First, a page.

Eight Caribbean government members of the Caribbean Catastrophe Risk Insurance Facility (CCRIF) have become the first to purchase the new parametric excess rainfall insurance product developed by the CCRIF and global reinsurance firm Swiss Re.
Anguilla, Haiti, Barbados, Dominica, Grenada, St. Kitts & Nevis, St. Vincent & the Grenadines and Saint Lucia have all purchases an excess rainfall policy for the 2014/15 policy year from the CCRIF, seeking protection for the extreme heavy rainfall events that can affect the Caribbean both during tropical storm season or not.
The parametric trigger excess rainfall product is designed to protect policyholders from extreme high rainfall events of short duration (a few hours to a few days), whether they happen during a tropical cyclone (hurricane) or not.
The parametric rainfall insurance policy estimates the impacts of heavy rainfall using satellite rainfall data from the Tropical Rainfall Measurement Mission (TRMM), a research initiative undertaken by the US National Aeronautics and Space Agency (NASA) and the Japan Aerospace Exploration Agency (JAXA), and exposure data from CCRIF’s risk estimation database, to define whether a payout is due.
The parametric nature of the excess rainfall policies allows for quick payouts, without the need to wait for costly and time-consuming damage assessments on the ground. This enables the Caribbean government to receive a contingent payment at the time it is of most use for disaster recovery.
Isaac Anthony, the CEO of CCRIF, commented; “The new excess rainfall product has been eagerly awaited by Caribbean governments as we all realize that considerable damage in the region is caused by rainfall and flooding. This product complements CCRIF’s hurricane coverage which determines losses based on wind and storm surge. We commend our eight members for taking the initiative and purchasing this ground-breaking product and hope that other countries in the region will follow.”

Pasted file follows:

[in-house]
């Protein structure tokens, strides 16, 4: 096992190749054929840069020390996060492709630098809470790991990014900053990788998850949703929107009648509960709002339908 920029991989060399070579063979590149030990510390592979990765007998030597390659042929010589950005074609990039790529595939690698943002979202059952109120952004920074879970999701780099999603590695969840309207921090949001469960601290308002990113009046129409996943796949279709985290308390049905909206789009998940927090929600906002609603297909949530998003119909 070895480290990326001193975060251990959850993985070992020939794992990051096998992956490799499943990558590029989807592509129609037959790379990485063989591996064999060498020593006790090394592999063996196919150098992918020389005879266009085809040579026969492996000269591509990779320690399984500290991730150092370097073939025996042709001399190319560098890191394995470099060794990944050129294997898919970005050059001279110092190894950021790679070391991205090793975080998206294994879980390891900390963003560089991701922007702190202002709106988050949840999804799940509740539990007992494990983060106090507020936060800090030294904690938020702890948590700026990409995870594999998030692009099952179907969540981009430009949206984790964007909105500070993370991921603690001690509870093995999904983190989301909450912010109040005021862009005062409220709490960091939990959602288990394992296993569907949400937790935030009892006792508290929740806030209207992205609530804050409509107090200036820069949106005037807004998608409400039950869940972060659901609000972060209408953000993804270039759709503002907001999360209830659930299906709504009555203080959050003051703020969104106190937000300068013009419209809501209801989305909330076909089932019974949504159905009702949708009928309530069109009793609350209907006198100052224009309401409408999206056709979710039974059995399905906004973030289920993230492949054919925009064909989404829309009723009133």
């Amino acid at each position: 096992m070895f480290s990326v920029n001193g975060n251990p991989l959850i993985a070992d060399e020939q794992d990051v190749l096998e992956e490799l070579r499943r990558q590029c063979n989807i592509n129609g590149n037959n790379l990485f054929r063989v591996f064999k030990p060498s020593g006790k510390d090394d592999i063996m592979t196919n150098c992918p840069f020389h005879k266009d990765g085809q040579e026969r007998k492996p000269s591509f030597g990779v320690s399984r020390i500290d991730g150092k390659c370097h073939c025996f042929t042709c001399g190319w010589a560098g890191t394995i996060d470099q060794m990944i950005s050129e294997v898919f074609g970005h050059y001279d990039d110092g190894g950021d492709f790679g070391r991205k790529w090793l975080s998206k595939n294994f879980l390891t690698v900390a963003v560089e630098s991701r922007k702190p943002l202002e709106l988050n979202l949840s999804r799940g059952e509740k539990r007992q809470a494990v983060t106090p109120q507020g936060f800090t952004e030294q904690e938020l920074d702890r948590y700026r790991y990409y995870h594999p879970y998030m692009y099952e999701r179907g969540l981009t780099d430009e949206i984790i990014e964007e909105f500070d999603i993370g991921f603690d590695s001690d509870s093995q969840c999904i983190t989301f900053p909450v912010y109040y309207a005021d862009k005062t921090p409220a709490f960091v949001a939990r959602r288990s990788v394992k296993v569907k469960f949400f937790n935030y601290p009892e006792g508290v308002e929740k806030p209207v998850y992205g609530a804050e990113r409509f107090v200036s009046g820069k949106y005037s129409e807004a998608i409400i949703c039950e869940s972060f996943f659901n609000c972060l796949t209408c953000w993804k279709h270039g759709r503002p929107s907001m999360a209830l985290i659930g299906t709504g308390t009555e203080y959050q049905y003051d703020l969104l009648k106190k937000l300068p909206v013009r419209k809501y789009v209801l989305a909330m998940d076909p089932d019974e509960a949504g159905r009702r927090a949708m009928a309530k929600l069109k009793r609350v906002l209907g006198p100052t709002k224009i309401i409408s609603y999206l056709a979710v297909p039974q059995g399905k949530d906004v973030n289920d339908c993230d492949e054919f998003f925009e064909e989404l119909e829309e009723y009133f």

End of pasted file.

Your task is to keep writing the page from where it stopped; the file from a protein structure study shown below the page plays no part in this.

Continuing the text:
Martyn Parker, Chairman, Global Partnerships at Swiss Re, added; “Securing excess rainfall insurance protection demonstrates that Caribbean countries are taking a proactive approach to manage the contingent risks posed by climate change. Swiss Re is proud to support them in their efforts to ensure fiscal stability after a disaster.”
The excess rainfall policy was designed initially to cover a gap in the hurricane cover that CCRIF provides. The hurricane and tropical storm cover is triggered based on wind and storm surge losses, which meant that weaker tropical systems which caused extensive damage from rainfall were not covered.
The parametric excess rainfall insurance cover will work alongside the hurricane cover now, meaning that if a Caribbean nation is struck by a severe storm which triggers both policies, then both will payout and the country will receive more funds for immediate disaster recovery. Of course the rainfall product will also cover extreme rain events throughout the year, outside of the tropical cyclone season.
Also of note, for the 2014-2015 policy year, the CCRIF offered its members two one-off premium discount options, as it has now been three years successively where none of the policies held by member countries were triggered by an event. The two discounts available were: a 25% discount on tropical cyclone and earthquake policy premium if no excess rainfall policy is purchased; and up to a 50% discount if applied to an excess rainfall policy.
Also for 2014/2015 policies, the CCRIF allowed 50% of the total premium to be held as paid-in Participation Fee (the one-time fee paid when a country joins the Facility), with the excess therefore being available to co-fund premium, providing an opportunity to further reduce current expenditure on policy premiums.
Member countries have also been given the option to reduce their attachment point to a 10-year return period for tropical storms, allowing them to secure coverage for catastrophe events that occur more frequently, thus increasing their protection.
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